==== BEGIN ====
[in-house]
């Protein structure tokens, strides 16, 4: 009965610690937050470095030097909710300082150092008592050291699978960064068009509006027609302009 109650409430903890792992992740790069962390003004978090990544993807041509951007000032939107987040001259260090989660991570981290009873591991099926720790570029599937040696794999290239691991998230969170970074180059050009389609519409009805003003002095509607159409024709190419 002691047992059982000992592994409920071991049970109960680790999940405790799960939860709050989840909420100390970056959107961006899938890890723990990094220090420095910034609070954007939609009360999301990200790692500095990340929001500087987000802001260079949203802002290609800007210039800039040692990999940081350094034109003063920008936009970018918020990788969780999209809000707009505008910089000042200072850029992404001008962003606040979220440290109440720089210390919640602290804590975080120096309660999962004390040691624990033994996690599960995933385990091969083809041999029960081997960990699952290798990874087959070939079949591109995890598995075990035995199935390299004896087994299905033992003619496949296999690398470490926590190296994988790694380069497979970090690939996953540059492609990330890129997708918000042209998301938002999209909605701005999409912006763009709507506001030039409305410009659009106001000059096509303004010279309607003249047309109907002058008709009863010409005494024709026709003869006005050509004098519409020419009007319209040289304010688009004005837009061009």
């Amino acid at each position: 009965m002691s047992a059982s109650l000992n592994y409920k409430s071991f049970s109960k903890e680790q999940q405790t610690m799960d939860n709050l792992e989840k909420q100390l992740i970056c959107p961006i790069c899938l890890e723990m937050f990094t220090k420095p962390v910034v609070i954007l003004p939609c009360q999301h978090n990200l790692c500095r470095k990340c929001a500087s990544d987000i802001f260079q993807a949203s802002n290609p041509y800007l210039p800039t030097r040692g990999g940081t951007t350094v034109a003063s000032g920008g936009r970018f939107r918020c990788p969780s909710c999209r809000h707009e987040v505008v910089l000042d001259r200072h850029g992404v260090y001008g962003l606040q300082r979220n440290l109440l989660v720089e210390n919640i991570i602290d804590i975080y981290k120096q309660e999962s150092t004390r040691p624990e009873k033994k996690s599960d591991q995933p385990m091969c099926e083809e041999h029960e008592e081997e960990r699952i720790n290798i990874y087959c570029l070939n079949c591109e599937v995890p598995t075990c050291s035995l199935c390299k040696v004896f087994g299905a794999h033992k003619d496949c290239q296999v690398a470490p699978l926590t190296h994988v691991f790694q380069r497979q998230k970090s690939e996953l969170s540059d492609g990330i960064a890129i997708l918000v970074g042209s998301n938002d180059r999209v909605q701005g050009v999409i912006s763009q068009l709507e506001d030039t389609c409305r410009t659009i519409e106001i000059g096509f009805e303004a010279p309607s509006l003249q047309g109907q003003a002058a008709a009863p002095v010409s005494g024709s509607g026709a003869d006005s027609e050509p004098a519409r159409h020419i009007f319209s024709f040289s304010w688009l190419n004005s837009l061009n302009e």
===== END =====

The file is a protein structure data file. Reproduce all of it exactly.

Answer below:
[in-house]
């Protein structure tokens, strides 16, 4: 009965610690937050470095030097909710300082150092008592050291699978960064068009509006027609302009 109650409430903890792992992740790069962390003004978090990544993807041509951007000032939107987040001259260090989660991570981290009873591991099926720790570029599937040696794999290239691991998230969170970074180059050009389609519409009805003003002095509607159409024709190419 002691047992059982000992592994409920071991049970109960680790999940405790799960939860709050989840909420100390970056959107961006899938890890723990990094220090420095910034609070954007939609009360999301990200790692500095990340929001500087987000802001260079949203802002290609800007210039800039040692990999940081350094034109003063920008936009970018918020990788969780999209809000707009505008910089000042200072850029992404001008962003606040979220440290109440720089210390919640602290804590975080120096309660999962004390040691624990033994996690599960995933385990091969083809041999029960081997960990699952290798990874087959070939079949591109995890598995075990035995199935390299004896087994299905033992003619496949296999690398470490926590190296994988790694380069497979970090690939996953540059492609990330890129997708918000042209998301938002999209909605701005999409912006763009709507506001030039409305410009659009106001000059096509303004010279309607003249047309109907002058008709009863010409005494024709026709003869006005050509004098519409020419009007319209040289304010688009004005837009061009």
């Amino acid at each position: 009965m002691s047992a059982s109650l000992n592994y409920k409430s071991f049970s109960k903890e680790q999940q405790t610690m799960d939860n709050l792992e989840k909420q100390l992740i970056c959107p961006i790069c899938l890890e723990m937050f990094t220090k420095p962390v910034v609070i954007l003004p939609c009360q999301h978090n990200l790692c500095r470095k990340c929001a500087s990544d987000i802001f260079q993807a949203s802002n290609p041509y800007l210039p800039t030097r040692g990999g940081t951007t350094v034109a003063s000032g920008g936009r970018f939107r918020c990788p969780s909710c999209r809000h707009e987040v505008v910089l000042d001259r200072h850029g992404v260090y001008g962003l606040q300082r979220n440290l109440l989660v720089e210390n919640i991570i602290d804590i975080y981290k120096q309660e999962s150092t004390r040691p624990e009873k033994k996690s599960d591991q995933p385990m091969c099926e083809e041999h029960e008592e081997e960990r699952i720790n290798i990874y087959c570029l070939n079949c591109e599937v995890p598995t075990c050291s035995l199935c390299k040696v004896f087994g299905a794999h033992k003619d496949c290239q296999v690398a470490p699978l926590t190296h994988v691991f790694q380069r497979q998230k970090s690939e996953l969170s540059d492609g990330i960064a890129i997708l918000v970074g042209s998301n938002d180059r999209v909605q701005g050009v999409i912006s763009q068009l709507e506001d030039t389609c409305r410009t659009i519409e106001i000059g096509f009805e303004a010279p309607s509006l003249q047309g109907q003003a002058a008709a009863p002095v010409s005494g024709s509607g026709a003869d006005s027609e050509p004098a519409r159409h020419i009007f319209s024709f040289s304010w688009l190419n004005s837009l061009n302009e």